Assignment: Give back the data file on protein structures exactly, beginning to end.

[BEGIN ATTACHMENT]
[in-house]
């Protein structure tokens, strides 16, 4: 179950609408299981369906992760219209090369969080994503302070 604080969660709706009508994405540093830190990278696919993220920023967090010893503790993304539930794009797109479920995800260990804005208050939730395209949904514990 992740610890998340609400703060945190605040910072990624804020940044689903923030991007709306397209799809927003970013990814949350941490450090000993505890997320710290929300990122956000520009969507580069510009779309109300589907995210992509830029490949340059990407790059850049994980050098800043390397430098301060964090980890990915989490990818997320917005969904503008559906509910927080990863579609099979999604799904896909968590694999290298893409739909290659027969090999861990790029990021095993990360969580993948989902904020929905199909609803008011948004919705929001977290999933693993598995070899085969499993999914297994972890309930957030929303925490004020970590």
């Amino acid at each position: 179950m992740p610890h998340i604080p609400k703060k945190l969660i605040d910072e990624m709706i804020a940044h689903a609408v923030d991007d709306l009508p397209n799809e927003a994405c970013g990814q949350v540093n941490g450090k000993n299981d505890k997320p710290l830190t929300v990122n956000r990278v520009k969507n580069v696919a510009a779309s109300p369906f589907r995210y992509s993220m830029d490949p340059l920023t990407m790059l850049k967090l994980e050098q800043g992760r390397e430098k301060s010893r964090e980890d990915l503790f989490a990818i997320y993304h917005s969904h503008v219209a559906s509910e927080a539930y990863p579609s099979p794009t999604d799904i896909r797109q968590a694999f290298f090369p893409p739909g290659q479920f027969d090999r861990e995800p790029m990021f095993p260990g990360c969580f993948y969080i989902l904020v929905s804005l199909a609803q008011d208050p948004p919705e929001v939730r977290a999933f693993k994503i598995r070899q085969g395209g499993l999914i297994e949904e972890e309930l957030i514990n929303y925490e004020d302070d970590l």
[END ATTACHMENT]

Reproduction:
[in-house]
């Protein structure tokens, strides 16, 4: 179950609408299981369906992760219209090369969080994503302070 604080969660709706009508994405540093830190990278696919993220920023967090010893503790993304539930794009797109479920995800260990804005208050939730395209949904514990 992740610890998340609400703060945190605040910072990624804020940044689903923030991007709306397209799809927003970013990814949350941490450090000993505890997320710290929300990122956000520009969507580069510009779309109300589907995210992509830029490949340059990407790059850049994980050098800043390397430098301060964090980890990915989490990818997320917005969904503008559906509910927080990863579609099979999604799904896909968590694999290298893409739909290659027969090999861990790029990021095993990360969580993948989902904020929905199909609803008011948004919705929001977290999933693993598995070899085969499993999914297994972890309930957030929303925490004020970590």
């Amino acid at each position: 179950m992740p610890h998340i604080p609400k703060k945190l969660i605040d910072e990624m709706i804020a940044h689903a609408v923030d991007d709306l009508p397209n799809e927003a994405c970013g990814q949350v540093n941490g450090k000993n299981d505890k997320p710290l830190t929300v990122n956000r990278v520009k969507n580069v696919a510009a779309s109300p369906f589907r995210y992509s993220m830029d490949p340059l920023t990407m790059l850049k967090l994980e050098q800043g992760r390397e430098k301060s010893r964090e980890d990915l503790f989490a990818i997320y993304h917005s969904h503008v219209a559906s509910e927080a539930y990863p579609s099979p794009t999604d799904i896909r797109q968590a694999f290298f090369p893409p739909g290659q479920f027969d090999r861990e995800p790029m990021f095993p260990g990360c969580f993948y969080i989902l904020v929905s804005l199909a609803q008011d208050p948004p919705e929001v939730r977290a999933f693993k994503i598995r070899q085969g395209g499993l999914i297994e949904e972890e309930l957030i514990n929303y925490e004020d302070d970590l």